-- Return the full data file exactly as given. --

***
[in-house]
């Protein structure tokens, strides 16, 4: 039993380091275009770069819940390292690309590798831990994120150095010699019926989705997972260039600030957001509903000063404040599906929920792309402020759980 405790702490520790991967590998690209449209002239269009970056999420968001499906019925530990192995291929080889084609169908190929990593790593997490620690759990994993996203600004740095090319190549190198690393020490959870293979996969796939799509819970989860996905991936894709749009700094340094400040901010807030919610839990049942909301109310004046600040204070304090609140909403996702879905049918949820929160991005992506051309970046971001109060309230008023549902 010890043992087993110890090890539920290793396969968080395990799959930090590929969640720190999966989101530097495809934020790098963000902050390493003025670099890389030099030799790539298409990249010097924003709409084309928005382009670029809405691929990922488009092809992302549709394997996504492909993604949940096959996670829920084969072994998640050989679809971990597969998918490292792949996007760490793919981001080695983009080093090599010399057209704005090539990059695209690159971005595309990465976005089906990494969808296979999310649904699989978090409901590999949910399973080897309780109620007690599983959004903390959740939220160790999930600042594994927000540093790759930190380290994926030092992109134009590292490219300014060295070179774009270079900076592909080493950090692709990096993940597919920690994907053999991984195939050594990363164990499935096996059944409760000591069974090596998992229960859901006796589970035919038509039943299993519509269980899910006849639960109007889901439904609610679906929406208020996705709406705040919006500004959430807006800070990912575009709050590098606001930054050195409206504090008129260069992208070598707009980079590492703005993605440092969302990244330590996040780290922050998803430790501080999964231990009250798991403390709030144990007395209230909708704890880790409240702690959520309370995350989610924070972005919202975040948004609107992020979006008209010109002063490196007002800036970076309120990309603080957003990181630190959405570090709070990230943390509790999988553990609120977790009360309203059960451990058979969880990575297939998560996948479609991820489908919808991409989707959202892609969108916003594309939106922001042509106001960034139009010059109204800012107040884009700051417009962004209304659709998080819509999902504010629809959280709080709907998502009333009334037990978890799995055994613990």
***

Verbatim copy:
[in-house]
């Protein structure tokens, strides 16, 4: 039993380091275009770069819940390292690309590798831990994120150095010699019926989705997972260039600030957001509903000063404040599906929920792309402020759980 405790702490520790991967590998690209449209002239269009970056999420968001499906019925530990192995291929080889084609169908190929990593790593997490620690759990994993996203600004740095090319190549190198690393020490959870293979996969796939799509819970989860996905991936894709749009700094340094400040901010807030919610839990049942909301109310004046600040204070304090609140909403996702879905049918949820929160991005992506051309970046971001109060309230008023549902 010890043992087993110890090890539920290793396969968080395990799959930090590929969640720190999966989101530097495809934020790098963000902050390493003025670099890389030099030799790539298409990249010097924003709409084309928005382009670029809405691929990922488009092809992302549709394997996504492909993604949940096959996670829920084969072994998640050989679809971990597969998918490292792949996007760490793919981001080695983009080093090599010399057209704005090539990059695209690159971005595309990465976005089906990494969808296979999310649904699989978090409901590999949910399973080897309780109620007690599983959004903390959740939220160790999930600042594994927000540093790759930190380290994926030092992109134009590292490219300014060295070179774009270079900076592909080493950090692709990096993940597919920690994907053999991984195939050594990363164990499935096996059944409760000591069974090596998992229960859901006796589970035919038509039943299993519509269980899910006849639960109007889901439904609610679906929406208020996705709406705040919006500004959430807006800070990912575009709050590098606001930054050195409206504090008129260069992208070598707009980079590492703005993605440092969302990244330590996040780290922050998803430790501080999964231990009250798991403390709030144990007395209230909708704890880790409240702690959520309370995350989610924070972005919202975040948004609107992020979006008209010109002063490196007002800036970076309120990309603080957003990181630190959405570090709070990230943390509790999988553990609120977790009360309203059960451990058979969880990575297939998560996948479609991820489908919808991409989707959202892609969108916003594309939106922001042509106001960034139009010059109204800012107040884009700051417009962004209304659709998080819509999902504010629809959280709080709907998502009333009334037990978890799995055994613990």